Ms. Ross, the standby, was in the house not expecting to go on; she was there to watch her son, Mr. Lewis, then 15, make his debut as an extra — a spear carrier. In a telephone interview, Mr. Lewis recalled that someone had the foresight to give him some warning.
“They called me backstage,” he said, “because my mom showed up in the triumphal scene and they didn’t want me to scream out, ‘Mom, what are you doing here?’”
Elinor Marilyn Rosenthal (she made her surname Ross when she started performing professionally) was born on Aug. 1, 1926, in Tampa, Fla. She started singing as a girl.
“I sang everywhere — several churches in town and the synagogue,” she told The Staten Island Advance in 2013.”
After graduating from Henry B. Plant High School in Tampa, she attended Syracuse University, thinking she might follow two uncles into the medical profession, but her voice sidetracked her.
“Every time they had something to be sung in the music department, they called me,” she recalled in the interview with Classical Singer. “They told me I had talent, and I believed them.”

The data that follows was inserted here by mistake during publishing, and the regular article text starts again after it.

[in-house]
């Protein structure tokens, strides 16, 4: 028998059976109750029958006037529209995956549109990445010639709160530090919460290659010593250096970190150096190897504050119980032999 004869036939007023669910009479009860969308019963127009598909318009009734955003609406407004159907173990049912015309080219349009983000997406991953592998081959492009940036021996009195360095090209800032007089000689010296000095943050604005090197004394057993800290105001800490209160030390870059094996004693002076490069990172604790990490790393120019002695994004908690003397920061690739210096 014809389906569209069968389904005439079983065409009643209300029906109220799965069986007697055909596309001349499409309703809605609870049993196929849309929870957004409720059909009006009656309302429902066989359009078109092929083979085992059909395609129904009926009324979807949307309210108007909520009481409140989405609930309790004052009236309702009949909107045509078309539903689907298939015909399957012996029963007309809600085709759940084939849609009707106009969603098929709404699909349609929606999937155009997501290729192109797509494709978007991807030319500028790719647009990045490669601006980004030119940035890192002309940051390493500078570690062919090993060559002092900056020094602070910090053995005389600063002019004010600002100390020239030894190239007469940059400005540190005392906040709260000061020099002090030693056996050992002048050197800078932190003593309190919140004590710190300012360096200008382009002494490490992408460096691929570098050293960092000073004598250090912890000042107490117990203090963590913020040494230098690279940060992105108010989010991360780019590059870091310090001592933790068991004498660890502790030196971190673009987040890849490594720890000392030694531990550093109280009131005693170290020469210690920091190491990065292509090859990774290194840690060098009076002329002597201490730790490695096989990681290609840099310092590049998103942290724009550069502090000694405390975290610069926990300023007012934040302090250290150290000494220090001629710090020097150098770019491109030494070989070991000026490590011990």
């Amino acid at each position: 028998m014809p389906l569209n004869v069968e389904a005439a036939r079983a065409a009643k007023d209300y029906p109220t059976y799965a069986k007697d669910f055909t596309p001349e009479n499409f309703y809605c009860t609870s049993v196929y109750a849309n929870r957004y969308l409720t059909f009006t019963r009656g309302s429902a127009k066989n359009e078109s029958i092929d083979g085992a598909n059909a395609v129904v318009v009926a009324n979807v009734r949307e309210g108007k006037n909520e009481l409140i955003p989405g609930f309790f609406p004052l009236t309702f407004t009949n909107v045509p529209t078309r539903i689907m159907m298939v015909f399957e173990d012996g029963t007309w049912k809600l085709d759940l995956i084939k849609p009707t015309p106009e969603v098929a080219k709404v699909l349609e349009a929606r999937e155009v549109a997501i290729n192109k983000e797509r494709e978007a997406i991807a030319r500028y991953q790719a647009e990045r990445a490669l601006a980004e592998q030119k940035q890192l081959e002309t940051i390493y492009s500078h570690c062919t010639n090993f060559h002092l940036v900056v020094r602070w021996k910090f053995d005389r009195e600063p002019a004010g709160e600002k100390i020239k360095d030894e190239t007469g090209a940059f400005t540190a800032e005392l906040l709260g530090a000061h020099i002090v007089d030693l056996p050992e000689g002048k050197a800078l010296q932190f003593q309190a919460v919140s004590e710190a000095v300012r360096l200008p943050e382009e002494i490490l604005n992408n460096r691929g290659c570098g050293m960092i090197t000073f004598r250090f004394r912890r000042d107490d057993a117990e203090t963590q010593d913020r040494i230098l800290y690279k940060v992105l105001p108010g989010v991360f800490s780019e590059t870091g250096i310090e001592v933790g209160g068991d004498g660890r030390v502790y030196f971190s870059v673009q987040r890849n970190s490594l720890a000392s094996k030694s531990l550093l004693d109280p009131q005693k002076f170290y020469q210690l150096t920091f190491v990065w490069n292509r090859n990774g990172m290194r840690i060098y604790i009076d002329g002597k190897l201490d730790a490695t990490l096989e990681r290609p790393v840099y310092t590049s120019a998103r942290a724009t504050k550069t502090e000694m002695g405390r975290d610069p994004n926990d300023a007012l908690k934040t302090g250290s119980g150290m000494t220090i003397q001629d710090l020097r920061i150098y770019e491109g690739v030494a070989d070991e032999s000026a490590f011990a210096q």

So she moved to New York, where William Herman, a noted teacher, took her on as a student. Her professional debut came in 1958 with the Cincinnati Opera in a summer production of “Il Trovatore” in which she twice sang Leonora. That led to the first instance in which she was called upon to be an emergency fill-in: In the fall of 1958 the Chicago Lyric Opera brought her in to sing the role when Eileen Farrell fell ill.
“The third time I’d walked on any stage, it was in Chicago with Bjorling, Simionato, Bastianini,” she recalled — Jussi Bjorling, Giulietta Simionato and Ettore Bastianini, all veteran stars. “And there was little ol’ me from Tampa, Florida, up on that stage singing.”
Much of her early performing experience was in regional houses — she sang in Pittsburgh, Houston, New Orleans and many other cities — and in Europe and South America. Ms. Ross did not record much, but one performance, of “Norma” in 1967 at La Fenice in Venice, was captured on film by German television.